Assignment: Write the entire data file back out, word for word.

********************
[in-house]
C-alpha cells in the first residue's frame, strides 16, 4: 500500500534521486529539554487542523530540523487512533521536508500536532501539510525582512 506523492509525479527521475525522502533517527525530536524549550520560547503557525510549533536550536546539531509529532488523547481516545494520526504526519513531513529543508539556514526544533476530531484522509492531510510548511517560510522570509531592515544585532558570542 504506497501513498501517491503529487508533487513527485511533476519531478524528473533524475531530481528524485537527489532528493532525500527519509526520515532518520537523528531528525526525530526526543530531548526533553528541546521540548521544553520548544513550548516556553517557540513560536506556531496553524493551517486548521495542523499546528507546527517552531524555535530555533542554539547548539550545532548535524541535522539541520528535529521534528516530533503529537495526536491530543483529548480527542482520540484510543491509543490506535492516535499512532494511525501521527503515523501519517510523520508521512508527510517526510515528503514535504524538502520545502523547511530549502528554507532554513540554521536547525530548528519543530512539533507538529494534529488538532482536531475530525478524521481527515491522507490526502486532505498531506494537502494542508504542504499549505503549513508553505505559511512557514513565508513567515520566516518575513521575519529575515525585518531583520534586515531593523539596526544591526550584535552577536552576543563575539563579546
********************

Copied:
[in-house]
C-alpha cells in the first residue's frame, strides 16, 4: 500500500534521486529539554487542523530540523487512533521536508500536532501539510525582512 506523492509525479527521475525522502533517527525530536524549550520560547503557525510549533536550536546539531509529532488523547481516545494520526504526519513531513529543508539556514526544533476530531484522509492531510510548511517560510522570509531592515544585532558570542 504506497501513498501517491503529487508533487513527485511533476519531478524528473533524475531530481528524485537527489532528493532525500527519509526520515532518520537523528531528525526525530526526543530531548526533553528541546521540548521544553520548544513550548516556553517557540513560536506556531496553524493551517486548521495542523499546528507546527517552531524555535530555533542554539547548539550545532548535524541535522539541520528535529521534528516530533503529537495526536491530543483529548480527542482520540484510543491509543490506535492516535499512532494511525501521527503515523501519517510523520508521512508527510517526510515528503514535504524538502520545502523547511530549502528554507532554513540554521536547525530548528519543530512539533507538529494534529488538532482536531475530525478524521481527515491522507490526502486532505498531506494537502494542508504542504499549505503549513508553505505559511512557514513565508513567515520566516518575513521575519529575515525585518531583520534586515531593523539596526544591526550584535552577536552576543563575539563579546